Mongolia GDP Slows to Weakest Since 2009 Amid Commodities CrashMichael Kohn
Weak commodity prices weigh on economy reliant on copper, coal
Foreign investment fell to $232 million amid investor disputes
Mongolia’s gross domestic product slowed in 2015 to the weakest pace since 2009, as foreign investment dried up amid protracted disputes with investors, dragging down an economy already battered by weak commodities prices.
GDP by production approach expanded 2.3 percent from a year earlier, according to preliminary data posted Tuesday on the National Statistical Office’s website. The economy grew 7.8 percent in 2014, following three straight years of double-digit growth.
A steep drop in global commodity prices was the largest reason for the slowdown, Tuvshintugs Batdelger, the director of the Ulaanbaatar-based Economic Research Institute, said by phone.
Mongolia exported $3.68 billion worth of mineral products in 2015 compared with $4.79 billion a year earlier, according to the NSO, a 23 percent decline. Minerals made up 79 percent of the total exports.
Coal led the way down as export revenues declined to $555.9 million from $849 million. The value of Mongolia’s copper exports fell to $2.28 billion from $2.57 billion a year earlier, even as volume rose 7.2 percent.
Mongolia posted annual growth of as much as 17 percent four years earlier during construction of the initial phase of the Oyu Tolgoi copper mine, a $6.6 billion investment.
“FDI plays a big role in the decline of the growth. And FDI has declined because of commodity price declines,’ said Tuvshintugs.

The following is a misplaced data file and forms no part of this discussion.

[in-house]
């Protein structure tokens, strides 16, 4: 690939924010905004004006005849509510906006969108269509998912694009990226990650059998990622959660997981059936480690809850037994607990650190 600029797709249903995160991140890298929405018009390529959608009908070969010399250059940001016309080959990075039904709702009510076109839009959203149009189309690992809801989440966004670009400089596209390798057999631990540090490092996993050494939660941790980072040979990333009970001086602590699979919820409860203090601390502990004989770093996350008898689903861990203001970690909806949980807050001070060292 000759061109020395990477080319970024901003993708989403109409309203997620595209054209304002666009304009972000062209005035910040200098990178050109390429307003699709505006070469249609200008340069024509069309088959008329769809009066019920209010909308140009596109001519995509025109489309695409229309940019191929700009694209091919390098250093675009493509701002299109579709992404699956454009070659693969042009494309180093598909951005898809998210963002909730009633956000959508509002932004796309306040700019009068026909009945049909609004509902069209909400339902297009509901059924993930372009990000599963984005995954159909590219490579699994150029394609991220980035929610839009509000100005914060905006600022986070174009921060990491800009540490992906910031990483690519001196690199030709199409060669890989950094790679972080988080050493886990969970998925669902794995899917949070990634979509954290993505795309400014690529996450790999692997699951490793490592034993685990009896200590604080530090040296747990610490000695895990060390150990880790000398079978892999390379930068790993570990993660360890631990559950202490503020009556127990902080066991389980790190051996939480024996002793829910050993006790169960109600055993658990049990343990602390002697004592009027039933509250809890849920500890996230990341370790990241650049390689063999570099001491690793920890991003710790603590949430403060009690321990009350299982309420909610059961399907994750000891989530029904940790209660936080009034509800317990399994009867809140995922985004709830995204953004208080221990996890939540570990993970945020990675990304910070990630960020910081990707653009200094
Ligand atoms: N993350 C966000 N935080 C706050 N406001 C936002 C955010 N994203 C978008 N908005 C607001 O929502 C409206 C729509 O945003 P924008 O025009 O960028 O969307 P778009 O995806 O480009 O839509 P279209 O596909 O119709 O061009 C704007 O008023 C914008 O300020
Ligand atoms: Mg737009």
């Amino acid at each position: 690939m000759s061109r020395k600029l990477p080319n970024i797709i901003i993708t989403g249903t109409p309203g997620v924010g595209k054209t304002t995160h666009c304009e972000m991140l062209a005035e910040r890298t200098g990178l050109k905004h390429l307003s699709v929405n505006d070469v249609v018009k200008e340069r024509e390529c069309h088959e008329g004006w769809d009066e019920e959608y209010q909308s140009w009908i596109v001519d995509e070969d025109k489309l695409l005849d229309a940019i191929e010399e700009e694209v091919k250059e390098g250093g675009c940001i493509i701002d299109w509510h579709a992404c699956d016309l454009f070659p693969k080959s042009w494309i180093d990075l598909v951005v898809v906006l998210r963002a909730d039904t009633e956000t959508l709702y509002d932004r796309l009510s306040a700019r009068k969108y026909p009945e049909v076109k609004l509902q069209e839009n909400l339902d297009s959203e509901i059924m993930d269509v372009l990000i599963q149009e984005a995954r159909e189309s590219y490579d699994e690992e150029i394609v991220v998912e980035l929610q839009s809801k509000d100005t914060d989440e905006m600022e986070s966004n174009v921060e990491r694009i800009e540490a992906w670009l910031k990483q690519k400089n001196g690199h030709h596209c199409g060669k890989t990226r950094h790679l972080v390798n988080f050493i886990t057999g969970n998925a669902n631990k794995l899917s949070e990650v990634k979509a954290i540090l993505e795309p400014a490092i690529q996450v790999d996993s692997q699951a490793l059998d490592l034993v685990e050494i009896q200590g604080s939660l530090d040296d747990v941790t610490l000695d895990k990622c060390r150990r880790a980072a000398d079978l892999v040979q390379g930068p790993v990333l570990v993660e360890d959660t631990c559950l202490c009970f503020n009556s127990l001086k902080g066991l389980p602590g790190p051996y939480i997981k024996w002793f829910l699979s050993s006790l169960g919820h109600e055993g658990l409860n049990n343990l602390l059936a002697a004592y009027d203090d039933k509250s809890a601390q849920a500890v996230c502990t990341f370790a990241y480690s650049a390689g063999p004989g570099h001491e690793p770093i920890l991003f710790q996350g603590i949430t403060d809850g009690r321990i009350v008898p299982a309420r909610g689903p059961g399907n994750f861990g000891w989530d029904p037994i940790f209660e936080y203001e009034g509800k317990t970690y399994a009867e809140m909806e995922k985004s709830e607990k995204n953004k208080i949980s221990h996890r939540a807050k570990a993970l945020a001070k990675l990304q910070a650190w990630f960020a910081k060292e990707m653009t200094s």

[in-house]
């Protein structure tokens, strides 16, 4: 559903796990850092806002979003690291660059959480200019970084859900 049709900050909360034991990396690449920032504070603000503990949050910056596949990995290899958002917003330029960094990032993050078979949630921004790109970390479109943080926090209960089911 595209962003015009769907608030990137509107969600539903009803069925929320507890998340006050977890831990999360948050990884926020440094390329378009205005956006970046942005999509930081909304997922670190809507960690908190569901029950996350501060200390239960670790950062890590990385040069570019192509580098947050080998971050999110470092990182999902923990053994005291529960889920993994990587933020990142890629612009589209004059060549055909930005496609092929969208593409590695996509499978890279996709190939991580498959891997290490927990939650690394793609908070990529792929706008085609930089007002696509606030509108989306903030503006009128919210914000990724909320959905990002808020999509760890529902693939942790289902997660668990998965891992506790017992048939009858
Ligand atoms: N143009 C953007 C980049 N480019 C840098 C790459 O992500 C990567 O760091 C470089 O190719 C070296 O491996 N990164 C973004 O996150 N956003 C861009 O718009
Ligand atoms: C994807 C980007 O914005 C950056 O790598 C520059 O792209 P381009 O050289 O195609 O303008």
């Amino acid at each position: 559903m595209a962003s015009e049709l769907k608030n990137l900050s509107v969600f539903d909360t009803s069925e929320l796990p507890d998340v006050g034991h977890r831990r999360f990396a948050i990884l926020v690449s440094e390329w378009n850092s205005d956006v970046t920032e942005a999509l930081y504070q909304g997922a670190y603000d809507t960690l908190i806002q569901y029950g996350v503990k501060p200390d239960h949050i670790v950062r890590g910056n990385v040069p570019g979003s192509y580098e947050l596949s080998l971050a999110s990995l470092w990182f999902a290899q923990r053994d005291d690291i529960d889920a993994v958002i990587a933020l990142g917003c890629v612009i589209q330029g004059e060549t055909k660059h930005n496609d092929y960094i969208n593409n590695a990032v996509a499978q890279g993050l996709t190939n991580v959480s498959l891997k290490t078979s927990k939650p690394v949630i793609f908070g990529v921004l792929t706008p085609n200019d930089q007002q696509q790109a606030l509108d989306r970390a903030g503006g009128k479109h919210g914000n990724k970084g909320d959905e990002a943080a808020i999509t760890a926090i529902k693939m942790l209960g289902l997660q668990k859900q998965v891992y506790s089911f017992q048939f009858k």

Foreign investment fell to $232 million in 2015 compared with $381.9 million a year earlier, a 39 percent drop. While FDI reached $4.45 billion in 2012, it has been hindered by a slew of disputes with investors, including a high profile spat with Rio Tinto Group over development of the Oyu Tolgoi mine.
The Mongolian government and Rio finally resolved their differences and signed a $4.4 billion project financing package in December, paving the way for a restart of the underground mine construction later this year.
Mongolia’s 2016 budget includes a 4.1 percent GDP growth projection, according to Manduul Nyamandeleg, head of financial markets and insurance division at the ministry of finance.
The World Bank had forecast 2.3 percent growth for 2015, and is predicting a 0.8 percent expansion for 2016 and 3 percent growth in 2017.
“Mining production is projected to decline in 2016-17 with lower mineral concentration in ores produced by the OT mine and the weak global commodity market conditions,’’ the World Bank wrote its November economic update.
While the non-mining sector will probably remain weak, “a recovery in foreign investment in the mining sector is expected to support the industries supplying goods and services needed for large scale mining investment projects in the latter half of the year,’’ according to the Bank.
Political risk due to “policy inconsistency’’ and “political instability’’ is also stalling FDI as investors hold their bets, at least until after June Parliamentary elections, said Tuvshintugs.
“I don’t see a lot of good messages to convince foreign investors to come into the economy. One indication of this is that Mongolian bond prices are now more than 12 percent so that shows you that foreign investors are not buying, they are waiting,’’ he said.